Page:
Acrid smoke from Indonesian fires drifts over Singapore
SINGAPORE Air pollution in Singapore rose on Friday as acrid smoke drifted over the island from fires on Indonesia’s Sumatra island, the city-state’s National Environment Agency (NEA) said.
Every dry season, smoke from fires set to clear land for palm oil and pulp and paper plantations in Indonesia clouds the skies over much of the region, raising concern about public health and worrying tourist operators and airlines.
The 24-hour Pollution Standards Index (PSI), which the NEA uses as a benchmark, more than doubled in the past 24 hours to 65-88 across Singapore. Levels above 100 would be considered “unhealthy”. The more volatile three-hour PSI was 198.
The NEA said it planned a “daily haze advisory” as “a burning smell and slight haze were experienced over many areas” in Singapore. It expected the PSI level to remain below 100 over the next 12 hours.
When heavy, the choking smog closes airports and schools and prompts warnings to residents to stay indoors.
Pollution levels in neighboring Malaysia were normal on Friday.
Singapore pushes Indonesia for information on companies suspected of causing pollution, some of which are listed on Singapore’s stock exchange.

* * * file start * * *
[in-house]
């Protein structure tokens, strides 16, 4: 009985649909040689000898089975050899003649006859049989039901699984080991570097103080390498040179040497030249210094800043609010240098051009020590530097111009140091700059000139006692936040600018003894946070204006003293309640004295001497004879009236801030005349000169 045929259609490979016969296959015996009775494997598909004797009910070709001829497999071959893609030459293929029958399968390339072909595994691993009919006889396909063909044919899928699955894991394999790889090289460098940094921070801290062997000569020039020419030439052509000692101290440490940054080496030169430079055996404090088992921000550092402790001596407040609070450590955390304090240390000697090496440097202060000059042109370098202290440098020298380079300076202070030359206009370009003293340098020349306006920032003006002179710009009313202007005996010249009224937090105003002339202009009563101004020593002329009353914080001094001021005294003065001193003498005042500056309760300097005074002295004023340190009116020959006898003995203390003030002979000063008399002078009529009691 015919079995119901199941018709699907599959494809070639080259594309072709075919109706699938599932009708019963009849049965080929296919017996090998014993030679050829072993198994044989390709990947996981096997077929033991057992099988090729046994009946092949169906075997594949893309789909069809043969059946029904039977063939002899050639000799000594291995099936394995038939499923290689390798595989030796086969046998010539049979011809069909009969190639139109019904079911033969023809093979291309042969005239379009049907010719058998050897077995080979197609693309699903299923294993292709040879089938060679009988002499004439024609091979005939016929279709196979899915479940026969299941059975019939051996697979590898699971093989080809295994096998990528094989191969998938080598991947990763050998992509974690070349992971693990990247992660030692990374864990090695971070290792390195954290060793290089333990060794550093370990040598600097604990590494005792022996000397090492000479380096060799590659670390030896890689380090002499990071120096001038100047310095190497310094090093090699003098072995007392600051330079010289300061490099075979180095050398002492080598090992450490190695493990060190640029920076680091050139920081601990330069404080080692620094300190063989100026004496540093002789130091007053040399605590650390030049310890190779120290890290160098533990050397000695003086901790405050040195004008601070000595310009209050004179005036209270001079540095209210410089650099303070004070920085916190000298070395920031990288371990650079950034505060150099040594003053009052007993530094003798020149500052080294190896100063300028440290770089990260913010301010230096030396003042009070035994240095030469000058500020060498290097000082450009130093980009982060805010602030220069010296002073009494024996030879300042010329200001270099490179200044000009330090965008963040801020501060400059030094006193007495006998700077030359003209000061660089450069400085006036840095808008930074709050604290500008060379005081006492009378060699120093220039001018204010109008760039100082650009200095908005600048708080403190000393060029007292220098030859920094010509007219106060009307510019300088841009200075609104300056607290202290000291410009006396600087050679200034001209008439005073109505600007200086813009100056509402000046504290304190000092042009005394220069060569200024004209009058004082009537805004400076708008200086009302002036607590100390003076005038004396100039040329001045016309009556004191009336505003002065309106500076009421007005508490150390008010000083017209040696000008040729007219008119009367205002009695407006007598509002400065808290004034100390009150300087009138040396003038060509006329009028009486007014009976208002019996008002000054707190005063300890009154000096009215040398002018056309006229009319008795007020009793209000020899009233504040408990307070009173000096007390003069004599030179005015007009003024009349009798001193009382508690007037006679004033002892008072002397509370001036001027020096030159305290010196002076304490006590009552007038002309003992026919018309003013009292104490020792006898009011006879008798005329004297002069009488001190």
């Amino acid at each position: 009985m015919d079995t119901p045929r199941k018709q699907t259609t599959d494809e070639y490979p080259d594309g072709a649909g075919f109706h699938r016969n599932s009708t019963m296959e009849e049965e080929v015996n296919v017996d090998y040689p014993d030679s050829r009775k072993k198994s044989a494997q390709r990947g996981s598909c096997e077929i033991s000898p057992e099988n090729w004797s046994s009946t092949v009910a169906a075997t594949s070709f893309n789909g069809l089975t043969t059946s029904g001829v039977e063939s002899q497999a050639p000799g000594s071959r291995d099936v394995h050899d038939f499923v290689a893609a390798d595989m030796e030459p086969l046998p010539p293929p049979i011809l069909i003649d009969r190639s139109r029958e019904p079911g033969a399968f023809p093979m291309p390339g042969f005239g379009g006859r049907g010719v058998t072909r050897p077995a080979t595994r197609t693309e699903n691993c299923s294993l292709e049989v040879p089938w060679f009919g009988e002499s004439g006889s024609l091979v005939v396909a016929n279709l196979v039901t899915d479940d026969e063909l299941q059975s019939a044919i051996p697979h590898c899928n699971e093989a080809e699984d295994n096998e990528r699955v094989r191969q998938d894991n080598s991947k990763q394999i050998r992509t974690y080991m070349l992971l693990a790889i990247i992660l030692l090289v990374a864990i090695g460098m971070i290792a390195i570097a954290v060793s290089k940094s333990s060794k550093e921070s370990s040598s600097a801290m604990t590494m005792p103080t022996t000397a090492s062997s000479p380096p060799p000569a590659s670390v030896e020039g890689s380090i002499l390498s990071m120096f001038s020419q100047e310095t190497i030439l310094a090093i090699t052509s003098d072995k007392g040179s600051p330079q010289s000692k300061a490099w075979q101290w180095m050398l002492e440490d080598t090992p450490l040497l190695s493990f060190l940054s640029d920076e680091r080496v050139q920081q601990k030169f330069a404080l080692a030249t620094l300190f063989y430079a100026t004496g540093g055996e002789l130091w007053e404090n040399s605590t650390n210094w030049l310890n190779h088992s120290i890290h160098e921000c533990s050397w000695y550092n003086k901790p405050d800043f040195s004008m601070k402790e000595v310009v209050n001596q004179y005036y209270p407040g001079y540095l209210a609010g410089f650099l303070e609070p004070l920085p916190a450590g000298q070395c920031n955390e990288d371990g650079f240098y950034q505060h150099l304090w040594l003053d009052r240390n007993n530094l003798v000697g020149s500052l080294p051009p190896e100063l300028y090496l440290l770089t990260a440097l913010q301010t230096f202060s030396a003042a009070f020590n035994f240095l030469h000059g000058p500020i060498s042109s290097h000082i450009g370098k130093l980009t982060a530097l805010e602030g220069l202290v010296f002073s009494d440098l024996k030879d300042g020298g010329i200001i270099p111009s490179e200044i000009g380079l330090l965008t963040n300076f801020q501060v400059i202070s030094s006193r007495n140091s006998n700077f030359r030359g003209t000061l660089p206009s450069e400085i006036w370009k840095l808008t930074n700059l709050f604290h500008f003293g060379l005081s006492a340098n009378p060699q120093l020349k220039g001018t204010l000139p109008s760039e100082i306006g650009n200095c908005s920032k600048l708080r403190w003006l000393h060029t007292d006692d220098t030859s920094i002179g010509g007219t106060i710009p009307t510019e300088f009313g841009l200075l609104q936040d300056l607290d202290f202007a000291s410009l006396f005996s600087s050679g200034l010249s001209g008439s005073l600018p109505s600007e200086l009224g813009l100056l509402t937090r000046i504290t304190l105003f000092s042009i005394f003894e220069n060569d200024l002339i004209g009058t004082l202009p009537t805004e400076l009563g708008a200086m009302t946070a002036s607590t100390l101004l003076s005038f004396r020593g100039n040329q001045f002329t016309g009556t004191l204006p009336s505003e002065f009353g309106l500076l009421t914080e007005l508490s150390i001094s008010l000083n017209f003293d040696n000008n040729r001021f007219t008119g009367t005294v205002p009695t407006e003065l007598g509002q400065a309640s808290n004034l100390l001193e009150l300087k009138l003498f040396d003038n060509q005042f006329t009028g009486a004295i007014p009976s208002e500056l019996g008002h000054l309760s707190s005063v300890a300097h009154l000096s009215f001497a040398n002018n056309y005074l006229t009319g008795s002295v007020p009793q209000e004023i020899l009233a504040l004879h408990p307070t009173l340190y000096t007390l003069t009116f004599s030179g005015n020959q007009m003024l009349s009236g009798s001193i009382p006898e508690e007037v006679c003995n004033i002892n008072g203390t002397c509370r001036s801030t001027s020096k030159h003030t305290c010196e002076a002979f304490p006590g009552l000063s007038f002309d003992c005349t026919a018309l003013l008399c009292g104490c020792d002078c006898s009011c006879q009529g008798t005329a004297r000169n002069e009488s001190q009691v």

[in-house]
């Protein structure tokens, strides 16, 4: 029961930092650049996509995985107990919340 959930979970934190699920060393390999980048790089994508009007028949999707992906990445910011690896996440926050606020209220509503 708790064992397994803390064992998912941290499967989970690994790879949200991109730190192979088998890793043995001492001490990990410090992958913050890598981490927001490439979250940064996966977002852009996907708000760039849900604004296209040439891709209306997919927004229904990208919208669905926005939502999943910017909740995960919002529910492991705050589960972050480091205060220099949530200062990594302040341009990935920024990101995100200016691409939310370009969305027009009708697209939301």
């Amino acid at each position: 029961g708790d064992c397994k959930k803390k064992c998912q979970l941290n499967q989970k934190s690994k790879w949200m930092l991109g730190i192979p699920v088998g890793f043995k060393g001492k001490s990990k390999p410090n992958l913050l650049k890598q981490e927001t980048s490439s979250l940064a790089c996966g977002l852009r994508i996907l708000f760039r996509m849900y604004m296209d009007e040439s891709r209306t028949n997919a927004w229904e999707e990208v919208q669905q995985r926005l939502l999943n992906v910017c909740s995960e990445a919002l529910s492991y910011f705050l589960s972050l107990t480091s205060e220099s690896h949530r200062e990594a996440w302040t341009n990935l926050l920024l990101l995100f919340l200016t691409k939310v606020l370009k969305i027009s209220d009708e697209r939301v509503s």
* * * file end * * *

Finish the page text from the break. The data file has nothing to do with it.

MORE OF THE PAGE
Under pressure to tackle the problem, Indonesia repeatedly vows to stop the fires but little effective action is taken. This year, Indonesia has arrested 454 people in connection with fires.
A forest campaigner for the environmental group Greenpeace Indonesia, Yuyun Indradi, said the government was struggling to enforce laws to prevent the drainage of peatland for plantations and the setting of fires to clear land.
“It has become a challenge for the government to enforce accountability among concession holders, to enforce its directives on blocking canals, and push companies to take part in efforts to restore peatland and prevent fires,” Indradi said.
“Now is the time for the government to answer this challenge. It is in the law.”
Greenpeace said according to its satellite information, there were 138 hotspots, or fires, across Indonesia on Friday.
(Reporting by Marius Zaharia and JAKARTA bureau; Editing by Robert Birsel)